G = good (>90% of specimens unbroken).
M = moderate (30%-90% of specimens unbroken).
P = poor (strongly recrystallized or dominated by fragments or corroded specimens).


Diatoms characterize fertile surface waters and are abundant and diverse both within 5░ of the equator and along the western margin of South and Central America. Numerous diatom biostratigraphic studies have been completed for the equatorial Pacific (Kanaya, 1971; Muchina, 1971; Burckle, 1972, 1977a, 1977b, 1978; Bukry and Foster, 1973; JousÚ, 1973; Burckle and Trainer, 1979; Barron, 1980, 1981, 1983, 1985a, 1985b, 1992; Sancetta, 1983; Baldauf, 1985; Baldauf and Iwai, 1995). The Neogene and Quaternary diatom zonation used for the low-latitude sites of Leg 202 was that proposed by Barron (1985a, 1985b) and modified by Baldauf and Iwai (1995). Table T6 lists diatom biostratigraphic events, paleomagnetic calibration, and age estimates based on Barron (1985a, 1992) and Shackleton et al. (1995) and used during this leg.

In the marginal upwelling regions, the input of new nutrients (Dugdale and Goering, 1967) generates extensive diatom blooms (Margalef, 1978) and an uncoupling between the primary and secondary producers (Hutchings et al., 1995) that results in significant export flux to the sediments (Berelson et al., 1987). As such, the diatom record should preserve a great deal of information related to past productivity conditions (Schrader and Sorknes, 1990; Abrantes, 2000). Besides the works of Schuette (1980) and Abrantes (1988), Abrantes and Moita (1999) have shown that upwelling assemblages are marked by the dominance of the genus Chaetoceros, which spores are generally well preserved in the sediments. Variations in diatom abundance, and in particular of the genus Chaetoceros, may be used to trace upwelling variability along the most marginal sites. Indications of cold- and warm-water masses are based on the presence of oceanic/pelagic species with specific temperature distribution. The presence of benthic diatoms will be noted in order to assess the amount of displacement of shallow (<100 m water depth) material.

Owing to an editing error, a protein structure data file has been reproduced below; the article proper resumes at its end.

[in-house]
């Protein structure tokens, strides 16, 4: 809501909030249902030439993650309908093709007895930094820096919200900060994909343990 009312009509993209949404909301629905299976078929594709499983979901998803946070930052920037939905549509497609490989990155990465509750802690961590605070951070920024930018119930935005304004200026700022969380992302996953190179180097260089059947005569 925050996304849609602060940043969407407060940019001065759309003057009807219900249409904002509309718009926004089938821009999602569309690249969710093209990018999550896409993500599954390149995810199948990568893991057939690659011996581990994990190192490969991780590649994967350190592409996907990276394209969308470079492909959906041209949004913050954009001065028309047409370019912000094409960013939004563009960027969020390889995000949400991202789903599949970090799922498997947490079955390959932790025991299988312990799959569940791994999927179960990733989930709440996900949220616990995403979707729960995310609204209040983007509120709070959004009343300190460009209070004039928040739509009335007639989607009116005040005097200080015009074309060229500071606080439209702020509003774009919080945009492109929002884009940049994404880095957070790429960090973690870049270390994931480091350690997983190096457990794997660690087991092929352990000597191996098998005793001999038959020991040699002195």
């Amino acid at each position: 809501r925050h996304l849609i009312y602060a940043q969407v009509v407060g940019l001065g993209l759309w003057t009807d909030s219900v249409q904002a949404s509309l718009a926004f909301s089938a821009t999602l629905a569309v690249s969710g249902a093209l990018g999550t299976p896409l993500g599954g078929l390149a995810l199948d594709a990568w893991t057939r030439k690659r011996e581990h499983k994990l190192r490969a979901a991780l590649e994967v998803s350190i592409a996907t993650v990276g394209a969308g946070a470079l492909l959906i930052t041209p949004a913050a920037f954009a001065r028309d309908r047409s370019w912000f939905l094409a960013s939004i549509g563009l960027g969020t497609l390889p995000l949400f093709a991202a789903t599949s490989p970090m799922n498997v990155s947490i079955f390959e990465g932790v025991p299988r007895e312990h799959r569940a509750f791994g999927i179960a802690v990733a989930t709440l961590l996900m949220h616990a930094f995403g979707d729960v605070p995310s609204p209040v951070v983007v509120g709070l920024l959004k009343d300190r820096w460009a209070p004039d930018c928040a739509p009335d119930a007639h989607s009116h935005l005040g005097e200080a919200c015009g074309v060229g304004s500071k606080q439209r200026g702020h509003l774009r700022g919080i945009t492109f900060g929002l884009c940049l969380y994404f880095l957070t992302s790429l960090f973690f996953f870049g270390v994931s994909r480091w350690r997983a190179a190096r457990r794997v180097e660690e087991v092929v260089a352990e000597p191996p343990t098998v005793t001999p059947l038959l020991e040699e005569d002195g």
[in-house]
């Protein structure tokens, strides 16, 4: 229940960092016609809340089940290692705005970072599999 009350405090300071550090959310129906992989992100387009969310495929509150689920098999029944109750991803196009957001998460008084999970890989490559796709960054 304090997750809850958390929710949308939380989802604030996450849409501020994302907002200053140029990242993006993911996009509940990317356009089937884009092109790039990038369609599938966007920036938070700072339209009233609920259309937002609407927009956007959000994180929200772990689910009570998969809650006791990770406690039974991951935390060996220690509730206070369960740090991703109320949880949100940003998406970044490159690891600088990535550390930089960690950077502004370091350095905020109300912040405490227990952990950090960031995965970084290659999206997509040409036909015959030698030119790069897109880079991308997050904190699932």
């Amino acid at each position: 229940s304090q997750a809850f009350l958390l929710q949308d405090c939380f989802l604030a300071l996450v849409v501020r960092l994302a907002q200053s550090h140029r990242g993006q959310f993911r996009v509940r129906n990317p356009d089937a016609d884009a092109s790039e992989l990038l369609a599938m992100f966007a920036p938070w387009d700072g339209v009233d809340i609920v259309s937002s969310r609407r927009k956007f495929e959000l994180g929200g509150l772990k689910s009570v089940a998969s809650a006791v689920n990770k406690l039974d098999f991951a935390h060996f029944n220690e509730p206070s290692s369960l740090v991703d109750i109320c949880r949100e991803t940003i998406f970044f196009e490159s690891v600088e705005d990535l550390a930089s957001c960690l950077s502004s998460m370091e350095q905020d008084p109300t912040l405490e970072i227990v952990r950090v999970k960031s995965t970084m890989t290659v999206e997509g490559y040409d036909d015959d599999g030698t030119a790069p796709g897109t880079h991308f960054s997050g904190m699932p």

Smear slides were examined on a routine basis for stratigraphic markers. When required (because of low concentration of specimens), samples were processed by boiling them in hydrogen peroxide and hydrochloric acid, then cleansing them of acid by centrifuging (at 1200 rpm for 2-4 min), decanting off the liquid, washing in distilled water, and repeating that cycle four or more times, following the procedures of Baldauf (1984).

To remove the clay-sized particles, the residue was carefully shaken in a mixture of 0.5% sodium pyrophosphate and the procedure of centrifuging and decanting was repeated three times. Strewn slides of the clean material were prepared using Norland optical adhesive and cured in ultraviolet light for 3 min.

The entire microscope slide was routinely examined on a Zeiss Axioplan microscope equipped with differential interference contrast (DIC) at 630x magnification to check for the presence of biostratigraphic marker species. Taxonomic identifications were routinely checked at 1000x magnification.

Abundance of diatoms was based on the number of specimens observed per field of view at 630x and noted as follows:

A = abundant (10 or more valves per field of view).
C = common (1-9 valves per field of view).
F = few (>1 valve per each vertical traverse but <1 specimen per field of view).
R = rare (>3 valves on slide but <1 specimen per each vertical traverse).
T = trace (<3 valves observed on slide and/or appearance of fragments).
B = barren (no valves observed on slide).

Preservation of diatoms was determined qualitatively and recorded as follows:

G = good (both thinly and heavily silicified forms; robust forms are present and no alteration of the frustules was observed).
M = moderate (thinly silicified forms are present but exhibit some alteration).
P = poor (thinly silicified forms are rare or absent; robust forms dominate the assemblage).